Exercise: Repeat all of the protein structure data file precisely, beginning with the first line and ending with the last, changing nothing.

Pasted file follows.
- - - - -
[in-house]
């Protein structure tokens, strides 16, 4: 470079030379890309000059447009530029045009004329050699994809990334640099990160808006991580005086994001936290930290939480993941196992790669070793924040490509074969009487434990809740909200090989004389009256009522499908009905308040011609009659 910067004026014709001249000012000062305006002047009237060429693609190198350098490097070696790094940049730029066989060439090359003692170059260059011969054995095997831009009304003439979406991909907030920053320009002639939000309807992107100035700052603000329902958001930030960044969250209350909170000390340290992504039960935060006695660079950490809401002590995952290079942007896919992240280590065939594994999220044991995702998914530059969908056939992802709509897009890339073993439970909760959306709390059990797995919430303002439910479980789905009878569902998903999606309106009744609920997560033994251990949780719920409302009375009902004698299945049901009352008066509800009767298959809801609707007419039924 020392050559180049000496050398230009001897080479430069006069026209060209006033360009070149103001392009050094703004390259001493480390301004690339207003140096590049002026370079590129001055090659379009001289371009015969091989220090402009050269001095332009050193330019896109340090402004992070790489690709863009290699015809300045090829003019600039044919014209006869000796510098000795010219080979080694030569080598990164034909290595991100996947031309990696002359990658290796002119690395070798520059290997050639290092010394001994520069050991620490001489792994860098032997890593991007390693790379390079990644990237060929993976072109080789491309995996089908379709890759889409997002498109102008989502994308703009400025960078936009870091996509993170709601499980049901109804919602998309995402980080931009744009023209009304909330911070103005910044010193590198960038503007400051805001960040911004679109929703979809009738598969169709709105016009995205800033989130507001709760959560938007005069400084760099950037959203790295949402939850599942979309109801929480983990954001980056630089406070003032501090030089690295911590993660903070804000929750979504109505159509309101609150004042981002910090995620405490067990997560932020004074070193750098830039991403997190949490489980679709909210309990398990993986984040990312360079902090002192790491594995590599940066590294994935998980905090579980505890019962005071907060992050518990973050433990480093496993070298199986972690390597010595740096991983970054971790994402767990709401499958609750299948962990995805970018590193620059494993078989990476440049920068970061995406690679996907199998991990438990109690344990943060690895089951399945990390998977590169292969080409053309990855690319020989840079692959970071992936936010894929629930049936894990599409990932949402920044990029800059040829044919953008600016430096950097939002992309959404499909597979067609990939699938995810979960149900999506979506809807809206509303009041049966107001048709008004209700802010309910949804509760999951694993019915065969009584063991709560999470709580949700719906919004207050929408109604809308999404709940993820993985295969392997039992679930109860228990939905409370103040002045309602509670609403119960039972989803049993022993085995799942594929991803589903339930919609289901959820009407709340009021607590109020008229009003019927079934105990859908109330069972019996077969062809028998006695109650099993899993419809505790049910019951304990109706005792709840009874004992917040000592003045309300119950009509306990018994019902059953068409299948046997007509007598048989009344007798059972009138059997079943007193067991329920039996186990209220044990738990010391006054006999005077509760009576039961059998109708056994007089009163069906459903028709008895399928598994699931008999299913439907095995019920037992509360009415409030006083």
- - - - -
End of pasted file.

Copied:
[in-house]
């Protein structure tokens, strides 16, 4: 470079030379890309000059447009530029045009004329050699994809990334640099990160808006991580005086994001936290930290939480993941196992790669070793924040490509074969009487434990809740909200090989004389009256009522499908009905308040011609009659 910067004026014709001249000012000062305006002047009237060429693609190198350098490097070696790094940049730029066989060439090359003692170059260059011969054995095997831009009304003439979406991909907030920053320009002639939000309807992107100035700052603000329902958001930030960044969250209350909170000390340290992504039960935060006695660079950490809401002590995952290079942007896919992240280590065939594994999220044991995702998914530059969908056939992802709509897009890339073993439970909760959306709390059990797995919430303002439910479980789905009878569902998903999606309106009744609920997560033994251990949780719920409302009375009902004698299945049901009352008066509800009767298959809801609707007419039924 020392050559180049000496050398230009001897080479430069006069026209060209006033360009070149103001392009050094703004390259001493480390301004690339207003140096590049002026370079590129001055090659379009001289371009015969091989220090402009050269001095332009050193330019896109340090402004992070790489690709863009290699015809300045090829003019600039044919014209006869000796510098000795010219080979080694030569080598990164034909290595991100996947031309990696002359990658290796002119690395070798520059290997050639290092010394001994520069050991620490001489792994860098032997890593991007390693790379390079990644990237060929993976072109080789491309995996089908379709890759889409997002498109102008989502994308703009400025960078936009870091996509993170709601499980049901109804919602998309995402980080931009744009023209009304909330911070103005910044010193590198960038503007400051805001960040911004679109929703979809009738598969169709709105016009995205800033989130507001709760959560938007005069400084760099950037959203790295949402939850599942979309109801929480983990954001980056630089406070003032501090030089690295911590993660903070804000929750979504109505159509309101609150004042981002910090995620405490067990997560932020004074070193750098830039991403997190949490489980679709909210309990398990993986984040990312360079902090002192790491594995590599940066590294994935998980905090579980505890019962005071907060992050518990973050433990480093496993070298199986972690390597010595740096991983970054971790994402767990709401499958609750299948962990995805970018590193620059494993078989990476440049920068970061995406690679996907199998991990438990109690344990943060690895089951399945990390998977590169292969080409053309990855690319020989840079692959970071992936936010894929629930049936894990599409990932949402920044990029800059040829044919953008600016430096950097939002992309959404499909597979067609990939699938995810979960149900999506979506809807809206509303009041049966107001048709008004209700802010309910949804509760999951694993019915065969009584063991709560999470709580949700719906919004207050929408109604809308999404709940993820993985295969392997039992679930109860228990939905409370103040002045309602509670609403119960039972989803049993022993085995799942594929991803589903339930919609289901959820009407709340009021607590109020008229009003019927079934105990859908109330069972019996077969062809028998006695109650099993899993419809505790049910019951304990109706005792709840009874004992917040000592003045309300119950009509306990018994019902059953068409299948046997007509007598048989009344007798059972009138059997079943007193067991329920039996186990209220044990738990010391006054006999005077509760009576039961059998109708056994007089009163069906459903028709008895399928598994699931008999299913439907095995019920037992509360009415409030006083």